See WRITERS & TRASLATORS, Leo Politi
Presepio ñ Christmas Nativity Scenes
Mr & Mrs. Boccanfuso, San Pedro (photo
by Consuelo Griggio & Michela Merlo)
"About 7 years ago, childhood memories started haunting Mr Boccanfuso and the strong nostalgia for past traditions formed an idea in his mind: he would build a presepe [Ö] with various figurines of houses, shepherds and other Christmas symbols. He wanted his Italian village to come back to him. Little by little the village grew, new figurines collected here and there or donated by friends were added, until the village contained miniature villages within itself"(Griggio/Merlo). Local California desert landscapes combine with New-York style wintry scenes, and Italian landscapes in this permanent nativity village, now quite large. Such nativity scenes are typically eclectic, and in this case bring together scenes where wolves climb up the rocky walls (obviously looking for sheep), a Peruvian-style house, and even exquisite English porcelain dolls. Nostalgia for the village of one's past and recreations of that landscape have haunted and inspired many an immigrant (cf. Watts Towers).
From the IOHI Archive: Consuelo Griggio and Michela Merlo, "It's always Christmas at the Boccanfuso household: a grandiose Nativity Scene village is a well- kept secret in the heart of San Pedro." See INTRODUCTIONS, Historical Resources, Further Reading, Italians of Southern California, Del Giudice 2007, ì"Ischian Cultural Sites on the San Pedro, California Map"
Of related interest:
Joseph Sciorra, "Imagined Places, Fragile Landscapes: Italian American Presepi (Nativity CrËches) in New York City," in The Italian American Review (Special Issue on Italian American Folklore), Vol. 8, No. 2,Autumn/Winter, 2001: 141
Master Woodcarver: Pasquale Bruno. Mr Bruno, a skilled cabinet-maker from Campania (a Central-Southern region in Italy), has been in the U.S. for over 40 years. He has had a passion for woodworking since he was a little boy. Bruno spent the 1970s, along with other Italian cabinet-makers, in the Middle East working for a sultan and has many stories to tell of his adventures there. After achieving financial security by establishing his own family company in Glendale (proudly counting Denzel Washington among his clients), he turned his attention to memory and community. Religiosity has been an essential component of his creativity and he brings this personal belief to his work in the community. He joined the Italian community at Casa Italiana (See COMMUNITY SITES) and was very happy to be part of its refurbishing process. Bruno recreated the wood-framed stage, the adjacent bar, and the hall, embellishing these with elements of Mediterranean and Catholic traditions such as the grapevine motif. Both Mr. & Mrs. Bruno are devoted to Padre Pio. Brunoís wood-relief representation of this famous Italian candidate for sainthood, can be admired at Casa Italiana.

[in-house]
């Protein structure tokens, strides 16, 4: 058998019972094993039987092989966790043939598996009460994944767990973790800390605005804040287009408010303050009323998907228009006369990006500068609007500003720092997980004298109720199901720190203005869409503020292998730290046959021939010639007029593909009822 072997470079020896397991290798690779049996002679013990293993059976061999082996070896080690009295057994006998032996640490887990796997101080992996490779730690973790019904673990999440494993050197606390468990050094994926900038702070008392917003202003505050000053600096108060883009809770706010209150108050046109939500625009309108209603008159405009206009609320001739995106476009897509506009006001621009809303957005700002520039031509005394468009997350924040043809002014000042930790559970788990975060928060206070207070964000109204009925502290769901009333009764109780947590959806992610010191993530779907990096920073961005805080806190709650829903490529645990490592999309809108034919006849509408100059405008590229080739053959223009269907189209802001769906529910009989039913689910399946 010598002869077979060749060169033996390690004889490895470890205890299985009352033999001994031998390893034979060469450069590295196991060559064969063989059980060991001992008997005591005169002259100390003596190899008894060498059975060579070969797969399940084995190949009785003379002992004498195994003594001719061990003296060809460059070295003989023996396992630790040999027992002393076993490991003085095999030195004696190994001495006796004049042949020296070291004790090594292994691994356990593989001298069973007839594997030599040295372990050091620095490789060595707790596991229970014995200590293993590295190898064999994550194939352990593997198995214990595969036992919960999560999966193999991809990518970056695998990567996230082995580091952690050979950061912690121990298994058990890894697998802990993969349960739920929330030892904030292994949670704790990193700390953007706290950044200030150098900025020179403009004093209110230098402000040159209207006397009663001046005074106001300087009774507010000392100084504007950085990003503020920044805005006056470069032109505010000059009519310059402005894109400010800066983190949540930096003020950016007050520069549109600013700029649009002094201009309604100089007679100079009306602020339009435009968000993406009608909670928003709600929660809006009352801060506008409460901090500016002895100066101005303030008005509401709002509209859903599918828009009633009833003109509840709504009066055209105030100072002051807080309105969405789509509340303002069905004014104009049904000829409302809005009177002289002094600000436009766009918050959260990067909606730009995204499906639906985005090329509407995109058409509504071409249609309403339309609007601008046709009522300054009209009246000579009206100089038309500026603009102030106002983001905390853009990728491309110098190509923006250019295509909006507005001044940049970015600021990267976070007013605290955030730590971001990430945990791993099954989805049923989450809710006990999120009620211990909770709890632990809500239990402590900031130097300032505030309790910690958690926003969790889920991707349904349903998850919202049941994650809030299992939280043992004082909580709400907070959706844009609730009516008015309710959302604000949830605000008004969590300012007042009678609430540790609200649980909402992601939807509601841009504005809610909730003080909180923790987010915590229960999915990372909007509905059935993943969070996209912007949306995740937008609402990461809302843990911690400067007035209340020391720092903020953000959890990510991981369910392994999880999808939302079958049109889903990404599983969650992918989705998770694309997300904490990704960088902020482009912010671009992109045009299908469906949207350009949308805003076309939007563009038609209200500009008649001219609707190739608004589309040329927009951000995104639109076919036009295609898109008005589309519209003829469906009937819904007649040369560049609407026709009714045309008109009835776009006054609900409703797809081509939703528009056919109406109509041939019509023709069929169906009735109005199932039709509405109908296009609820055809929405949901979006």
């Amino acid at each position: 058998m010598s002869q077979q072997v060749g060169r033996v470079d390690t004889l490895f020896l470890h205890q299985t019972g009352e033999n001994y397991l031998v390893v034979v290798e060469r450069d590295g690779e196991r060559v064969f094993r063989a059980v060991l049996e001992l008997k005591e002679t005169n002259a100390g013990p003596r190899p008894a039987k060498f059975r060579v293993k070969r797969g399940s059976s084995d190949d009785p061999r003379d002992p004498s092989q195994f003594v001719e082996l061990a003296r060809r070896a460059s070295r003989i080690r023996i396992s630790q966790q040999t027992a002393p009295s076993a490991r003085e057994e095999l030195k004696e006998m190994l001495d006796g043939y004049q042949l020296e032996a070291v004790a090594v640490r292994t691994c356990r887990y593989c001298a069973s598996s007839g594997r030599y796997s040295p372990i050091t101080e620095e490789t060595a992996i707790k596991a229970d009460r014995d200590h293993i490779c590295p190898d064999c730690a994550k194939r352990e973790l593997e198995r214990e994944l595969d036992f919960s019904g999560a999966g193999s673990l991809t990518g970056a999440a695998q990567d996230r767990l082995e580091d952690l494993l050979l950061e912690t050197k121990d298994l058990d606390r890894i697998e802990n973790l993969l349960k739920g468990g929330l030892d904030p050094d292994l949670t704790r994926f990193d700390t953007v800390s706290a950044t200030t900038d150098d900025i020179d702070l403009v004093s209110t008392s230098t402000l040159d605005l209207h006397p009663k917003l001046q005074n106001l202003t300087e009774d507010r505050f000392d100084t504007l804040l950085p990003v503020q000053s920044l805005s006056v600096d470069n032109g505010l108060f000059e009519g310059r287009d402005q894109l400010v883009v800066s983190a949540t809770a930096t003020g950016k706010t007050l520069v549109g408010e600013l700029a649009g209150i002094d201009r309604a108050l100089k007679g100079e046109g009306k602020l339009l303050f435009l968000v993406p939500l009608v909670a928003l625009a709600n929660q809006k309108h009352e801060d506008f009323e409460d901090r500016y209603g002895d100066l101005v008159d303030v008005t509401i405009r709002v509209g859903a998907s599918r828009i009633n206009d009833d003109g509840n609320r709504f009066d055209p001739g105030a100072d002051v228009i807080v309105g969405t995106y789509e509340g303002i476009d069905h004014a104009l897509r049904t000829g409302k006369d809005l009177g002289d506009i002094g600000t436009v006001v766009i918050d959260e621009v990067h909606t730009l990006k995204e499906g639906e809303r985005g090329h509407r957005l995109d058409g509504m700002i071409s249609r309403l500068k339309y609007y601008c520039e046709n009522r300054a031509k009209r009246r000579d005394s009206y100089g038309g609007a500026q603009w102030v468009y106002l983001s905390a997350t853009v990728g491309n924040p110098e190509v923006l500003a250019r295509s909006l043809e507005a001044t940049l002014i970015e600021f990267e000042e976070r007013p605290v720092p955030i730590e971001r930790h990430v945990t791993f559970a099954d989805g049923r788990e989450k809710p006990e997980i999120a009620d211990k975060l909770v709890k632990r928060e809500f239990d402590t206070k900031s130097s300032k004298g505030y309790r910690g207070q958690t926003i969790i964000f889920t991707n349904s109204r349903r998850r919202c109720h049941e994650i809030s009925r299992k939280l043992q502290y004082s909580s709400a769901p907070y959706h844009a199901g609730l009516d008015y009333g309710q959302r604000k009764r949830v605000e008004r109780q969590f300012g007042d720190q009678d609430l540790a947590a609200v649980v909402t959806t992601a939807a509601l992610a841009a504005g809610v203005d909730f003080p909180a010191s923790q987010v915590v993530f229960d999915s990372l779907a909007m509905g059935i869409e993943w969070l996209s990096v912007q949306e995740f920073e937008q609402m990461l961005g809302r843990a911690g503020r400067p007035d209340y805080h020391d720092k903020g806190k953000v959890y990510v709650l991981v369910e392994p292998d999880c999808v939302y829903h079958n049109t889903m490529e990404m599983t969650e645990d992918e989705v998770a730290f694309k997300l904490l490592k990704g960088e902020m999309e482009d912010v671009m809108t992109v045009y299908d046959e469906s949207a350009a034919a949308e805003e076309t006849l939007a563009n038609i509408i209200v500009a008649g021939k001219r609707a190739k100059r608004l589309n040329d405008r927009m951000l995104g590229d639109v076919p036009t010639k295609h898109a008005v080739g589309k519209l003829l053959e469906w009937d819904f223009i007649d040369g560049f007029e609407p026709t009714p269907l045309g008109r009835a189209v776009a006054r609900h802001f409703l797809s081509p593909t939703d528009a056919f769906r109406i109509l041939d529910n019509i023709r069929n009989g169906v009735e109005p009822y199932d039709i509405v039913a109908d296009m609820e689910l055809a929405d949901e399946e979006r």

Pasquale Bruno, demonstrating his art,
at the 2005 St. Josephs Table, Casa Italiana.
The sculpted and gilded wooden stage frame
(Casa Italiana, finished 2005), by master ebanista,
fine carpenter, and sculptor, Pasquale Bruno
From the IOHI Archives: Consuelo Griggio and Michela Merlo, "An Italian Cabinet-Maker in Los Angeles: The Public Aspect."
Braided breads, essential for St. Josephís Tables, can be purchased at a few bakeries, as can cakes with special St. Joseph inscriptions. See: BAKERIES, Eagle Rock Bakery, Villa Rosa Bakery (See the decorative breads with zoomorphic and floral motifs made for St. Joseph's Tables pictured on the Web site homepage); See: CELEBRATION, Folk Festivals, St. Josephís Tables.
House of Candles
Antonino Ajello & Bros (since 1886)
10315 Washington Blvd.
Culver City, CA
Tel: (310) 204-4724
Candlemakers, originally from Sorrento, Campania, emigrated to New York in 1885, continuing this family business in California since 1935.